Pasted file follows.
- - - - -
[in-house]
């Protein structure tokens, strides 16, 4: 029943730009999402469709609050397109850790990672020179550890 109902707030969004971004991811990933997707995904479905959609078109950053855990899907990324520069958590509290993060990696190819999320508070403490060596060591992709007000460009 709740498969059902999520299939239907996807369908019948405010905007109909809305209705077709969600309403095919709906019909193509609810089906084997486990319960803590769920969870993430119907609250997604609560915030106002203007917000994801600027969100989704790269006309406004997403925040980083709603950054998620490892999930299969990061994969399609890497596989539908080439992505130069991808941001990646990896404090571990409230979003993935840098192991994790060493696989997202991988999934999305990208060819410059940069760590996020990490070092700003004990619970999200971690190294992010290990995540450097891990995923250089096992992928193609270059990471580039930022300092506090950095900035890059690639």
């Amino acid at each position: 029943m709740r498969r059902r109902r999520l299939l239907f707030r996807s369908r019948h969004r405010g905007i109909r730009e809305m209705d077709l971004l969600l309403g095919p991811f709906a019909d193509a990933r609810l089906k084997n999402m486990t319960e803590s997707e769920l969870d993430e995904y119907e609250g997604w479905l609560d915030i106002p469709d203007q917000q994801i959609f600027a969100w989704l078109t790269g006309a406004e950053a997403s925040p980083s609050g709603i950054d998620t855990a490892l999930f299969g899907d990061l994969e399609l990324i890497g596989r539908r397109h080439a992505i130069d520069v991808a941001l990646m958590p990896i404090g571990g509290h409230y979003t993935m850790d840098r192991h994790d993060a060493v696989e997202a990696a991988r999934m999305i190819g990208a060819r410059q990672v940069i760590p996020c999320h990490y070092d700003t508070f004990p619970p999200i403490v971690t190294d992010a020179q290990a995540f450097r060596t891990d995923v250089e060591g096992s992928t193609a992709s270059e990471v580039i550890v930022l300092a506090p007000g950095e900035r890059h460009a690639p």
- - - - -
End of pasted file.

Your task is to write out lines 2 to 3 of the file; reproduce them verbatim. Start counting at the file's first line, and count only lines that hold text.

């Protein structure tokens, strides 16, 4: 029943730009999402469709609050397109850790990672020179550890 109902707030969004971004991811990933997707995904479905959609078109950053855990899907990324520069958590509290993060990696190819999320508070403490060596060591992709007000460009 709740498969059902999520299939239907996807369908019948405010905007109909809305209705077709969600309403095919709906019909193509609810089906084997486990319960803590769920969870993430119907609250997604609560915030106002203007917000994801600027969100989704790269006309406004997403925040980083709603950054998620490892999930299969990061994969399609890497596989539908080439992505130069991808941001990646990896404090571990409230979003993935840098192991994790060493696989997202991988999934999305990208060819410059940069760590996020990490070092700003004990619970999200971690190294992010290990995540450097891990995923250089096992992928193609270059990471580039930022300092506090950095900035890059690639």
């Amino acid at each position: 029943m709740r498969r059902r109902r999520l299939l239907f707030r996807s369908r019948h969004r405010g905007i109909r730009e809305m209705d077709l971004l969600l309403g095919p991811f709906a019909d193509a990933r609810l089906k084997n999402m486990t319960e803590s997707e769920l969870d993430e995904y119907e609250g997604w479905l609560d915030i106002p469709d203007q917000q994801i959609f600027a969100w989704l078109t790269g006309a406004e950053a997403s925040p980083s609050g709603i950054d998620t855990a490892l999930f299969g899907d990061l994969e399609l990324i890497g596989r539908r397109h080439a992505i130069d520069v991808a941001l990646m958590p990896i404090g571990g509290h409230y979003t993935m850790d840098r192991h994790d993060a060493v696989e997202a990696a991988r999934m999305i190819g990208a060819r410059q990672v940069i760590p996020c999320h990490y070092d700003t508070f004990p619970p999200i403490v971690t190294d992010a020179q290990a995540f450097r060596t891990d995923v250089e060591g096992s992928t193609a992709s270059e990471v580039i550890v930022l300092a506090p007000g950095e900035r890059h460009a690639p």